By Robin Givhan
Washington Post Staff Writer
Thursday, July 1, 2010; C02
Wonder Woman has traded in her signature superhero briefs for skintight black pants. They are the centerpiece of a head-to-toe makeover that includes a navy motorcycle jacket and a pair of gold, bullet-deflecting gauntlets.
Why the change, and what does it mean, if anything?
First off, in her more modern comic-book costume, Wonder Woman (a.k.a. Diana Prince, a.k.a. Lynda Carter) looks like a glamorous athlete instead of an unusually muscular Miss America who happens to fight crime. The sleek lines of the new wonder pants evoke sci-fi warrior agility, while the cropped jacket -- with its studded epaulets -- adds rock star, Balmain flash.
Historically, superheroes have been closely tied to patriotism. Wonder Woman's look has not been substantially altered since 1941 (except for the late '60s and early '70s, when she gave up her costume entirely). The makeover purges the Americana from her clothes. She no longer looks as though she's wearing a flag. She has shrugged off parochialism to become an international sophisticate.
Because the superhero universe is dominated by men, Wonder Woman has always been burdened by the politics of gender. She appeared on the first cover of Ms. Magazine in July 1972, her corset and high boots announcing that feminism, beauty and sexuality could forge a powerful coexistence.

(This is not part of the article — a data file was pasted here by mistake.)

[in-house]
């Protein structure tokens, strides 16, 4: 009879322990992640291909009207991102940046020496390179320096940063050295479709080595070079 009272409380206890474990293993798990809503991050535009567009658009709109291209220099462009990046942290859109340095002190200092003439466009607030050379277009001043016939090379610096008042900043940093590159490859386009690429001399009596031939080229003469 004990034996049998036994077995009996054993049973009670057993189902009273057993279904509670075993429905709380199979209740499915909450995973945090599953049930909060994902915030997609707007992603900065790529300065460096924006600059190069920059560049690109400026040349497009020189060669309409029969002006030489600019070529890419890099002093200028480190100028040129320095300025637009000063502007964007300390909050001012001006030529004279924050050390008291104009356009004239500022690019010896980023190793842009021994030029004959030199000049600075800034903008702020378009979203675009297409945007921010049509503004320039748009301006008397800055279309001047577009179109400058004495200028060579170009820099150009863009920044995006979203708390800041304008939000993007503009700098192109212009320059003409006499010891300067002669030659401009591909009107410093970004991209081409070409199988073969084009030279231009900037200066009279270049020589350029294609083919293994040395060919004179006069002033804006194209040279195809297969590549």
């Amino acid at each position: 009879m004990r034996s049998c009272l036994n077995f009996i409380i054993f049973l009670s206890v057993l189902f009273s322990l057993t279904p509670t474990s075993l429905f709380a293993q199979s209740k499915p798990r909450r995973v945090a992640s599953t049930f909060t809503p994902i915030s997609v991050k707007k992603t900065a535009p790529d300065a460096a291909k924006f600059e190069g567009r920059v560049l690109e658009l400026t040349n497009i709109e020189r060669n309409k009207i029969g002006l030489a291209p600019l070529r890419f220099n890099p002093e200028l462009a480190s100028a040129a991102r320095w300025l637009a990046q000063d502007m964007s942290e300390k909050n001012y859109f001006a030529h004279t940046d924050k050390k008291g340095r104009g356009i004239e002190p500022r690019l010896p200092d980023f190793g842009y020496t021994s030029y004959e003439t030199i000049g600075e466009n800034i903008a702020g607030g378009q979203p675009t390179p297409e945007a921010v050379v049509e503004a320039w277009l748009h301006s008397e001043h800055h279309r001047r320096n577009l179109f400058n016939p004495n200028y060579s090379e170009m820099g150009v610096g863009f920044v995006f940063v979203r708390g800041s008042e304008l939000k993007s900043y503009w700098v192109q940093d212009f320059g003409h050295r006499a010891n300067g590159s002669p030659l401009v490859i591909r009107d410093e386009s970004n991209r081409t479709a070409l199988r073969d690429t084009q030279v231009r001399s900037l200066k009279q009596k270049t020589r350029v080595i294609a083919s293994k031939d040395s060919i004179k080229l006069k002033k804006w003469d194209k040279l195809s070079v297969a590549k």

Now that she's been given a pair of pants -- that Western symbol of formalized male authority -- it's tempting to declare this makeover an advance in gender equity. But not so fast. In superhero land, where everything is exaggerated, the boys are sketched with a nod to extreme masculinity. Batman's suit, for example, gives the slender Bruce Wayne perfectly etched pecs. It was only fair that Wonder Woman's leg-revealing briefs gave mousy Miss Prince a goddess's sexy, lithe figure.
Pants make Wonder Woman look chic, fit and contemporary. They imbue her with bourgeois authority. But power? From her lasso of truth to those legs of steel, she's had that from the beginning.